The recent vote on whether Southern Sudan will remain part of a united Sudan or found its own state has left me confused. Having had the opportunity to witness this event firsthand, the euphoria and outcries of relief that dominate preliminary reflections on the process make me feel somewhat uncomfortable. In an attempt to do justice to my personal experiences and perceptions, I would like to present two narratives, both of which match my direct and indirect observations. Nevertheless, each narrative gives a very different impression of what “˜really’ happened during this historic week in January.(1) In narrative number one, the referendum was a great success. Despite a huge turnout, particularly during the first two days of polling, the process was conducted in an orderly manner, with people patiently waiting in line for hours and hours to cast their vote. In the vast majority of referendum centers, the staff was well-trained and closely following procedures. Their level of professionalism and dedication was, in fact, quite impressive. The polling materials they had to work with were delivered to the centers on time and were generally functioning properly. Given Southern Sudan’s high illiteracy rates, the dramatic lack of infrastructure, the short preparation […]
Submission to the AU Peace and Security Council on the right to a nationality in the context of the referendum in Southern Sudan
The collapse of one of North Africa’s longest-serving rulers â€“ Zine al-Abidine Ben Ali of Tunisia â€“ sent shockwaves through the Arab world and triggered an uprising of equivalent proportions in Egypt, the most populous Arab country. The revolts, which have been on an unprecedented scale, have surprised many and prompted widespread speculation over a possible ‘domino effect’, as a result of which successive authoritarian regimes fall as the impact of developments in Egypt and Tunisia begin to be felt. In this spirit, a guessing game of ‘who’s next?’ has begun.
Not every story out of Africa is doom and gloom, even on topics like “the rise of homophobia.” To be sure, there have been some recent shocking cases of violence and hate-mongering against gays, lesbians, and trans people around the continent. Governments in many countries are meanwhile proposing to reform laws inherited from former colonial rulers, moving toward greater repression and in divergence from major international bodies and public health initiatives.
REMARKS BY THABO MBEKI, AUHIP CHAIRPERSON, AT THE CEREMONY TO ANNOUNCE THE FINAL RESULTS OF THE SOUTH SUDAN REFERENDUM: KHARTOUM, FEBRUARY 7, 2011. Professor Ibrahim Khalil, Chairperson of the South Sudan Referendum Commission, Justice Chan Reec Madut, Deputy Chairperson of the Commission, Members of the Commission, Ministers and leaders of the people of Sudan, Your Excellency Mr Antonio Montero, Member of the UN Secretary General’s Special Panel on the Referenda, SRSG Haile Menkerios, Your Excellencies Ambassadors and Members of the diplomatic corps, Distinguished guests, Ladies and gentlemen: During the week of the referendum our Panel was privileged directly to observe the process of the exercise of the right to self determination by the people of South Sudan. Naturally, as was the case with the voters, none of us could be oblivious to the historic importance of the occasion and the process, which would determine whether Sudan would remain one country or separate into two independent states. Given the significance of the moment, it was imperative that the referendum should be conducted in a manner which ensured that the people of South Sudan exercised their right in such a way that the legitimacy of the outcome should both be clear and […]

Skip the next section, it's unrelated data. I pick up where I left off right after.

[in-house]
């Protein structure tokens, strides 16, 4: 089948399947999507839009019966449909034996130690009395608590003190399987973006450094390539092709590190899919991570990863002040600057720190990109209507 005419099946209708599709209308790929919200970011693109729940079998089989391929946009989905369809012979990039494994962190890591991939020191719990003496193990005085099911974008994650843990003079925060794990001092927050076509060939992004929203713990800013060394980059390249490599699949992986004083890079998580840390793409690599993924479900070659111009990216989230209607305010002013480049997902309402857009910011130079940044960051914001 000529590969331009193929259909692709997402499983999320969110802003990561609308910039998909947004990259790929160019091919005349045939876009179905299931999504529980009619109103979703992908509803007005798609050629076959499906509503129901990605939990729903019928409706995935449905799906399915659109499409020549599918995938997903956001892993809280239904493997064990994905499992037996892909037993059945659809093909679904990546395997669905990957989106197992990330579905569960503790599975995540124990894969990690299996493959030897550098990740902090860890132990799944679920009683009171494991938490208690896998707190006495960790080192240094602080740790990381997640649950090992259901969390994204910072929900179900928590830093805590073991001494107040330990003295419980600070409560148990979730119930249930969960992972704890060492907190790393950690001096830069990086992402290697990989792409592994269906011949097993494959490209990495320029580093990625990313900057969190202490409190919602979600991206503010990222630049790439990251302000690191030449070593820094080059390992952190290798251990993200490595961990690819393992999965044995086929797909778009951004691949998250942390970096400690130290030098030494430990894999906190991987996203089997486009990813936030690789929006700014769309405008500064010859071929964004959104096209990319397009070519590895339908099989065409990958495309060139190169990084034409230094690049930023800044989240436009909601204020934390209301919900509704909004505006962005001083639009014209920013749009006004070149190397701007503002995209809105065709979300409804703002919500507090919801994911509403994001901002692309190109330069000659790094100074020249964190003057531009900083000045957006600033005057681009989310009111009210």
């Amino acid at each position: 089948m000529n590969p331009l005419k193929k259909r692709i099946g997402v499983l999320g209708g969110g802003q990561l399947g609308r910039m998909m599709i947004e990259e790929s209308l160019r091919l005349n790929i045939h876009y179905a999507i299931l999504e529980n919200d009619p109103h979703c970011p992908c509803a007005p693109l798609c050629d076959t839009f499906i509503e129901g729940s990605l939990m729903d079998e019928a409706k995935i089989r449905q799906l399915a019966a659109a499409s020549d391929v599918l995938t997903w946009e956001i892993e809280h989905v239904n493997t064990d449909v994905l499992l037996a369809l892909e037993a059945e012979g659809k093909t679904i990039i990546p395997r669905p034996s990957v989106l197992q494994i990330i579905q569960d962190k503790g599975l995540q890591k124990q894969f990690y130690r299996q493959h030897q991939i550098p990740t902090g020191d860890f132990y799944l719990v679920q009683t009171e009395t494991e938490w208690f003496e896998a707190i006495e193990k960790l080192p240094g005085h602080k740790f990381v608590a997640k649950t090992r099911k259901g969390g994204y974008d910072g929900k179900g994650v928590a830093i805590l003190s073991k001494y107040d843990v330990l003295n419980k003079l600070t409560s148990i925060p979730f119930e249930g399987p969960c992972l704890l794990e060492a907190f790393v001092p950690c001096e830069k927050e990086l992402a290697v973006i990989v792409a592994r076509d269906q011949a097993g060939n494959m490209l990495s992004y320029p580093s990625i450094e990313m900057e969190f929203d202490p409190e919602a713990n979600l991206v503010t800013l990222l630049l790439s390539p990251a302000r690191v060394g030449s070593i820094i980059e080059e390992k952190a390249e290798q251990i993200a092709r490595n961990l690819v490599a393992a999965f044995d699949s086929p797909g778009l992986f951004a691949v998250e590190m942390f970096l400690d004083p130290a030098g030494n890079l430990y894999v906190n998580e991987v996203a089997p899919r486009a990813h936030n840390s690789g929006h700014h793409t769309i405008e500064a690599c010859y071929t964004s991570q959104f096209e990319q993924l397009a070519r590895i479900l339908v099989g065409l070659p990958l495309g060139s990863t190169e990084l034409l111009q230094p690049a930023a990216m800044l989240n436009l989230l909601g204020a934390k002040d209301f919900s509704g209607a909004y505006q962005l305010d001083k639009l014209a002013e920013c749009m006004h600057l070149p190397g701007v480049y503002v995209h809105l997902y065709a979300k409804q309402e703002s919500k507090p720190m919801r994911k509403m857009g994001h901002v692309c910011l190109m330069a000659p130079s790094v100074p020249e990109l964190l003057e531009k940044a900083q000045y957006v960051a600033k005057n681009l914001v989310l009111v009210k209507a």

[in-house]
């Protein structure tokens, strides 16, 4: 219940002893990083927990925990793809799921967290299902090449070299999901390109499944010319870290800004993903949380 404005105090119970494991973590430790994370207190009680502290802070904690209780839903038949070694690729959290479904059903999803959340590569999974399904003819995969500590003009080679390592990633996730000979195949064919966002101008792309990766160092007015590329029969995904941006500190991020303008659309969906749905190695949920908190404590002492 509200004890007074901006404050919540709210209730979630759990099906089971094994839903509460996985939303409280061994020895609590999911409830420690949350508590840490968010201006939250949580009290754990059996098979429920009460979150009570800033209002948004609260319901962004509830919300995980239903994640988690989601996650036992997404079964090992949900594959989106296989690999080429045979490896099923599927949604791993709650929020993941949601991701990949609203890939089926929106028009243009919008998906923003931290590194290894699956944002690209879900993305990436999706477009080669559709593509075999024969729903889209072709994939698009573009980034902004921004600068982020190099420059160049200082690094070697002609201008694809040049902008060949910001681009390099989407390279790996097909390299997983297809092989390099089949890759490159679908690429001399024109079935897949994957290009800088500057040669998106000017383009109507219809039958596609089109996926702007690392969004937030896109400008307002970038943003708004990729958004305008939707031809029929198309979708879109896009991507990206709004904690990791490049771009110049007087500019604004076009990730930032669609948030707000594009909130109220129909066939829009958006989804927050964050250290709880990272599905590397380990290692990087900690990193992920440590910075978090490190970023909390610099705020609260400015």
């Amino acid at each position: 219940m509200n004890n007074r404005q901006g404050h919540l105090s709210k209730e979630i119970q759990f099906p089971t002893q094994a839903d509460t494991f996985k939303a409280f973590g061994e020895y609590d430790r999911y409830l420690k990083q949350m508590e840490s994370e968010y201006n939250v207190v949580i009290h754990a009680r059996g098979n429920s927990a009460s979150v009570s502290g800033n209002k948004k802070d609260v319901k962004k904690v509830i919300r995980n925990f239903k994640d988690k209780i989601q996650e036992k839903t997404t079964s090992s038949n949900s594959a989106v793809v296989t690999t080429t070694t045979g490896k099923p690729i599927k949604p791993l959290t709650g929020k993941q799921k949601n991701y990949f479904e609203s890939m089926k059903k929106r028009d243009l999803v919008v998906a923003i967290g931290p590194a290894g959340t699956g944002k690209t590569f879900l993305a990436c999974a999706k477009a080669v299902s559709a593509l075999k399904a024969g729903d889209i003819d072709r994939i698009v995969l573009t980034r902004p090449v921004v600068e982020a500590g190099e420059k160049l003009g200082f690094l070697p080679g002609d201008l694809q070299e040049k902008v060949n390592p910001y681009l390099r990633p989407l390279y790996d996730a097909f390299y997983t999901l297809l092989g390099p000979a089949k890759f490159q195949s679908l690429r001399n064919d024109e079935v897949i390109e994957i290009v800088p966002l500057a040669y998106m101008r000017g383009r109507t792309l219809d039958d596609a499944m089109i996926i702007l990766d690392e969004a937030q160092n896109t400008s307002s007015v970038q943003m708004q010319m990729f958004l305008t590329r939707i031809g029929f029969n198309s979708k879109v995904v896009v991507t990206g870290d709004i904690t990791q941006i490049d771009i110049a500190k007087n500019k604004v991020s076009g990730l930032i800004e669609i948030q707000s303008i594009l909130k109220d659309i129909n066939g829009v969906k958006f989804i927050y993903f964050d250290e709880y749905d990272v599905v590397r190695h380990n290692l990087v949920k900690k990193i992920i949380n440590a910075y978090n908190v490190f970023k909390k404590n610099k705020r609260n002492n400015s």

SOLEMN DECLARATION OF THE ASSEMBLY OF HEADS OF STATE AND GOVERNMENT OF THE AFRICAN UNION ON SUDAN We, the Heads of State and Government of the African Union (AU), meeting at our 16th Ordinary Session in Addis Ababa, Ethiopia, from 30 to 31 January 2011, are mindful of the vital importance of this critical moment of Sudan’s national history. 1. We congratulate the people of Sudan on the successful achievement of the principal pillar of the January 2005 Comprehensive Peace Agreement (CPA), the referendum on self-determination for southern Sudan. This success confirms the commitment of the Sudanese people and their leaders never to return to war, and hitherto to resolve any differences that may arise exclusively by peaceful means. 2. We hail the courage, vision and steadfastness of the Government of Sudan (GoS), under the leadership of President Omar Hassan al Bashir and First Vice President and President of the Government of Southern Sudan (GoSS) Salva Kiir Mayardit, which has made possible this momentous achievement. Our continent stands shoulder to shoulder, equally with these two national leaders, as they fulfill their historic responsibilities. 3. We commend the people of southern Sudan, whose choice has been clearly, freely and credibly expressed […]